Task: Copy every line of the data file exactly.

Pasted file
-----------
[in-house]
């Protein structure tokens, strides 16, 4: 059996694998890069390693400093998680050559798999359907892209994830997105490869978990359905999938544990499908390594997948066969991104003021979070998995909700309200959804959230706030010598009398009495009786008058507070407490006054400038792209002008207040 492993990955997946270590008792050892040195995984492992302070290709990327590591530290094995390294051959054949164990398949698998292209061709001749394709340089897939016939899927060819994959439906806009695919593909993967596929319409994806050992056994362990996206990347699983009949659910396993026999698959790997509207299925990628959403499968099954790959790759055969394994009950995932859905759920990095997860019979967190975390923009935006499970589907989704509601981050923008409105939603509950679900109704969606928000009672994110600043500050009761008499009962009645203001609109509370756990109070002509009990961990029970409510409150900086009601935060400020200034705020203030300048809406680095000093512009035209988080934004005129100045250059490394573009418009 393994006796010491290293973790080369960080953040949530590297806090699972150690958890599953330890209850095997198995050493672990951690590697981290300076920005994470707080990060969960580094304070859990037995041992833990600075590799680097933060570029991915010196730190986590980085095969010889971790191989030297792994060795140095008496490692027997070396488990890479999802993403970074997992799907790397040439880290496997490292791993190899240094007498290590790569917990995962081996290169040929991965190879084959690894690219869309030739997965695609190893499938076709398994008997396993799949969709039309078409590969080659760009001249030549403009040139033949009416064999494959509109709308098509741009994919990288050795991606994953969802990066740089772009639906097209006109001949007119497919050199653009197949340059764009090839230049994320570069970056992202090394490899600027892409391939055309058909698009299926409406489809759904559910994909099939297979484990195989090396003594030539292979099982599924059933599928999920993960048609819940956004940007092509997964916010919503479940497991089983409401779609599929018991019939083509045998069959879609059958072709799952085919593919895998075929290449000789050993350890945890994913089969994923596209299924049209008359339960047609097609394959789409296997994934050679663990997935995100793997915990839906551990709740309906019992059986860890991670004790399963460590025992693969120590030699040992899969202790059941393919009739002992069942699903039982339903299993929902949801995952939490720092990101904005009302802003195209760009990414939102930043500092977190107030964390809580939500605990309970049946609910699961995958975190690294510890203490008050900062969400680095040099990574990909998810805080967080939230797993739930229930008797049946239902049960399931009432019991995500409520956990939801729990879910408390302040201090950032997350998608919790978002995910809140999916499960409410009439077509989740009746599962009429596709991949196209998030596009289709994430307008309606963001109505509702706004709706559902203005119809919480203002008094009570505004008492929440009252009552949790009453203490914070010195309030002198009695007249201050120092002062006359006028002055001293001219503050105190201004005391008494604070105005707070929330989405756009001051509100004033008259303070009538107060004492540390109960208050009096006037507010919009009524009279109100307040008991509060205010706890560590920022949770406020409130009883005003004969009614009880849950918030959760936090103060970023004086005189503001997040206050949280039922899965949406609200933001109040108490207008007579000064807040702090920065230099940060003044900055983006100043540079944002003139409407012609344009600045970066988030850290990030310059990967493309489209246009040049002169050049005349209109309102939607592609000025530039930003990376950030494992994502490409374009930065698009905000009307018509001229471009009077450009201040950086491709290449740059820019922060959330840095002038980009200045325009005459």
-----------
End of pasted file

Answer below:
[in-house]
């Protein structure tokens, strides 16, 4: 059996694998890069390693400093998680050559798999359907892209994830997105490869978990359905999938544990499908390594997948066969991104003021979070998995909700309200959804959230706030010598009398009495009786008058507070407490006054400038792209002008207040 492993990955997946270590008792050892040195995984492992302070290709990327590591530290094995390294051959054949164990398949698998292209061709001749394709340089897939016939899927060819994959439906806009695919593909993967596929319409994806050992056994362990996206990347699983009949659910396993026999698959790997509207299925990628959403499968099954790959790759055969394994009950995932859905759920990095997860019979967190975390923009935006499970589907989704509601981050923008409105939603509950679900109704969606928000009672994110600043500050009761008499009962009645203001609109509370756990109070002509009990961990029970409510409150900086009601935060400020200034705020203030300048809406680095000093512009035209988080934004005129100045250059490394573009418009 393994006796010491290293973790080369960080953040949530590297806090699972150690958890599953330890209850095997198995050493672990951690590697981290300076920005994470707080990060969960580094304070859990037995041992833990600075590799680097933060570029991915010196730190986590980085095969010889971790191989030297792994060795140095008496490692027997070396488990890479999802993403970074997992799907790397040439880290496997490292791993190899240094007498290590790569917990995962081996290169040929991965190879084959690894690219869309030739997965695609190893499938076709398994008997396993799949969709039309078409590969080659760009001249030549403009040139033949009416064999494959509109709308098509741009994919990288050795991606994953969802990066740089772009639906097209006109001949007119497919050199653009197949340059764009090839230049994320570069970056992202090394490899600027892409391939055309058909698009299926409406489809759904559910994909099939297979484990195989090396003594030539292979099982599924059933599928999920993960048609819940956004940007092509997964916010919503479940497991089983409401779609599929018991019939083509045998069959879609059958072709799952085919593919895998075929290449000789050993350890945890994913089969994923596209299924049209008359339960047609097609394959789409296997994934050679663990997935995100793997915990839906551990709740309906019992059986860890991670004790399963460590025992693969120590030699040992899969202790059941393919009739002992069942699903039982339903299993929902949801995952939490720092990101904005009302802003195209760009990414939102930043500092977190107030964390809580939500605990309970049946609910699961995958975190690294510890203490008050900062969400680095040099990574990909998810805080967080939230797993739930229930008797049946239902049960399931009432019991995500409520956990939801729990879910408390302040201090950032997350998608919790978002995910809140999916499960409410009439077509989740009746599962009429596709991949196209998030596009289709994430307008309606963001109505509702706004709706559902203005119809919480203002008094009570505004008492929440009252009552949790009453203490914070010195309030002198009695007249201050120092002062006359006028002055001293001219503050105190201004005391008494604070105005707070929330989405756009001051509100004033008259303070009538107060004492540390109960208050009096006037507010919009009524009279109100307040008991509060205010706890560590920022949770406020409130009883005003004969009614009880849950918030959760936090103060970023004086005189503001997040206050949280039922899965949406609200933001109040108490207008007579000064807040702090920065230099940060003044900055983006100043540079944002003139409407012609344009600045970066988030850290990030310059990967493309489209246009040049002169050049005349209109309102939607592609000025530039930003990376950030494992994502490409374009930065698009905000009307018509001229471009009077450009201040950086491709290449740059820019922060959330840095002038980009200045325009005459």